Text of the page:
Editing Wikipedia is simple, and members of the blog team will be on hand to help. You don’t have to do any planning before the session, although it would save some time if you scope out which pages you’re interested in that might need a little TLC, what books and journals are available in the King’s library catalogue, and if you can register on Wikipedia before you arrive.

Take part in the #DigitalSelves Edit-a-thon: wherever you are!

Can’t make it to the Maughan? Wherever you are (out of London, or out of the UK!) you are very welcome to join the edit-a-thon virtually. We will be twittering and facebooking our progress and we would love to hear from far-flung participants. Remember we’re on British Summer Time, 3-5:30pm.

Whether you’re planning on taking part at the Maughan or from wherever you are in the world, we’d love to hear your plans and progress. Whether you make just a tiny reference edit, or end up creating an encyclopedic series of new pages, we want to keep track of all the knowledge shared on the 29 July.

Tweet us @stillpointldn or use the tag #DigitalSelves. You can also join our Facebook event. Even simpler, comment below.

Get the details in your diaries, start gathering your ideas, and we can’t wait to meet you and your Wikipedia pet projects.

#DigitalSelves Wikipedia Edit-a-Thon: meet up for researchers to edit Wikipedia pages together @ The Maughan Library, Chancery Lane, London WC2A 1LR.

Find out what else is going on, see our full symposium programme.

For the uninitiated, here’s Wikipedia’s own wiki on how to get started with editing (yes, it’s a wiki about a wiki), or take a look at the video below.

Poetry of Place: an interview with ourselves

Poetry of Place took place on 17th May at Enitharmon Press in Bloomsbury. The event brought three poets into conversation about how place and poetry intersects in their work. Fran and I had met for the first time in March, after answering a call put out by the London Arts and Humanities Partnership for two PhD students to run a poetry event. We had a couple of months to get to know each other, plan, meet the poets, and figure out how to bring our own research interests into dialogue, and with the poetry. A real challenge, not least because we’re from very different disciplines  – or so we thought!

Right! I’m studying for a PhD based in the English department at KCL, situated between Old English and Performance studies. My research looks at Sutton Hoo, a seventh century medieval burial ground, and Old English poetry. I’m interested in how poetry and place come together at this site to (re)create history. I’m very much picking up on medievalists Gillian Overing and Marijane Osborn’s ‘conviction – or fiction – of the past as being located through or as place’ (Overing and Osborn, 1989).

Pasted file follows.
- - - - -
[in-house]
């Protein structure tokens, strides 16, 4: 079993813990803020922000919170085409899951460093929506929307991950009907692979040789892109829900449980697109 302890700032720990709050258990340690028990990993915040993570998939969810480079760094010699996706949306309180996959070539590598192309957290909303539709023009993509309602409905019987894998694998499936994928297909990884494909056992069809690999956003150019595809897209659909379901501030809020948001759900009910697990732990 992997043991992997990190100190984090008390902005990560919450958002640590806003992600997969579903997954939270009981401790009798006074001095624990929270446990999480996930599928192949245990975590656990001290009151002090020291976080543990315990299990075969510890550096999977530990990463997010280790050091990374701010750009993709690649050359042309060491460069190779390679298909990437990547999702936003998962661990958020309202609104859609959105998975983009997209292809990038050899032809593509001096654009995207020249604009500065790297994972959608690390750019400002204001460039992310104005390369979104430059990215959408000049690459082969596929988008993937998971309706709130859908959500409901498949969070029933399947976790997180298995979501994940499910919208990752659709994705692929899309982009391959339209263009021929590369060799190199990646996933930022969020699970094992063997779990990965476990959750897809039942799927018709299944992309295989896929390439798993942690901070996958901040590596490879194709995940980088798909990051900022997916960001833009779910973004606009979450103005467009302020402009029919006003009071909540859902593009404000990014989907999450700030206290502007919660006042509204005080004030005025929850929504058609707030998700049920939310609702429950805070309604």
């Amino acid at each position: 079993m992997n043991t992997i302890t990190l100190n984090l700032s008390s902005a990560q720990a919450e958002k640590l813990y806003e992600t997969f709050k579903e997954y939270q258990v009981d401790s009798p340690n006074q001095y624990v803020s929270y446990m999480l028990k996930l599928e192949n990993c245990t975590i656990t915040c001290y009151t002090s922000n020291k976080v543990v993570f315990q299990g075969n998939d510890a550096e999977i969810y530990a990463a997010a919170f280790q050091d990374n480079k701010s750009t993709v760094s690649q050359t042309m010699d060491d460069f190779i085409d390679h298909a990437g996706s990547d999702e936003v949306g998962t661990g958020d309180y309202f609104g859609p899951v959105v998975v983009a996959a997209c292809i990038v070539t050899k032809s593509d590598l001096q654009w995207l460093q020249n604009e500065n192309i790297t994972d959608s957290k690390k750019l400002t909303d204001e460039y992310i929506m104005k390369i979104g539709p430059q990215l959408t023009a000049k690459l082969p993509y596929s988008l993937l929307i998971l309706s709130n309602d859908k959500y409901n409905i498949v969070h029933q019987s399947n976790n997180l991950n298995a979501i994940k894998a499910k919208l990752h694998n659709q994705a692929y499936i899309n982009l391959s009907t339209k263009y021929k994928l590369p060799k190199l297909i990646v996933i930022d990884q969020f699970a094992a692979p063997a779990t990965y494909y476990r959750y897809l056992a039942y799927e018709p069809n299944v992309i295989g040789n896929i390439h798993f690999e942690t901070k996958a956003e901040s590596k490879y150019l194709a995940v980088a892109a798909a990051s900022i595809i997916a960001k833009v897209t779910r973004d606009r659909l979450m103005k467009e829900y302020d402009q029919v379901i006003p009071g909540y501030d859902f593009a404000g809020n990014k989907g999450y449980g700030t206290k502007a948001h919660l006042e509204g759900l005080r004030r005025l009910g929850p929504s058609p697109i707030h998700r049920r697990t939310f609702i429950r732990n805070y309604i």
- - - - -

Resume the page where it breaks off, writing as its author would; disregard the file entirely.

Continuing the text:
Whilst I’m at UCL working across the fields of Architectural History & Theory, and Music, looking at the work of  the architect and composer Iannis Xenakis.    Continue reading

The Secret Autobiography of my PhD #3

Sound has always filled my house.

charbookcasesmallWind whistles through the old doors and windows, stairs creak  and floorboards groan. Every genre of music has issued from multiple instruments and iPods. My house has never been silent.

I am a dreamer for what could be and what might have been. I am a lover of fantasy. Find me a literature student my age who didn’t grow up with Harry Potter? I read my horoscope. I am interested in the nature of dreams. I am absorbed by a good story.

Medieval literature, particularly the dream visions, ticks all my boxes.


Charlotte Rudman is a second year PhD student in the Department of English at King’s College London, researching sound and sound representations in medieval dream vision poetry, @charrud.

A Guide for New PhD Students

ian-book

Start the video.

Here is how to begin. Fill a fresh notepad with calming notes to yourself such as “how the hell do I even start this thing” and “this might all be a terrible mistake”.

This is the grey, sinister building that you will only ever enter late and panicked and sweating. Use your time in the lift efficiently by regretting your complete inability to manage basic aspects of day-to-day life.

Here is how to forget your purpose with unsettling frequency and stutter around in a mute stupor for weeks on end. Always remember to take sensible breaks while you stutter around in a mute stupor for weeks on end.

Here is how to structure the formless shadow of your half-remembered thoughts into a clear and achievable chapter outline, indicating the anticipated word count for each reckless and inexplicable tangent.

Here is how to feign interest in your own best ideas long enough to write them down.

Here is how to optimise the ergonomics of your desk to help you maintain control during unscheduled emotional convulsions provoked by some insignificant thing that may or may not have recently occurred.

This is a chart developed by experts to help you organise your throbbing obsession into regular study blocks. This is how to forget about the individualised chart you made after devoting what everyone would agree to be an unhealthy level of attention on the column widths. You’ll quickly learn how to stare incomprehensibly at the chart every now and then during the feverish midnight hours.

Here is how to keep your spirits up and persevere in exploring all the available options with an impressive pragmatism as your shitty laptop slips indifferently into some kind of electric coma.

Here is a little bench on a nameless road that you can sit at for almost two hours until lunchtime is definitely, undeniably over but you don’t have the slightest clue of what to do when you go back or even where to go.

Here is how to avoid ever discussing the three-and-a-half hours you spent colouring in the elaborate detail of your mind-map’s inappropriate and miserable centrepiece.

Here is a great place to relax and ache quietly with self-doubt in an atmosphere of academic excellence.

We hope you found this useful.


James Fisher is a PhD candidate at Kings College London. Follow @JamDanFish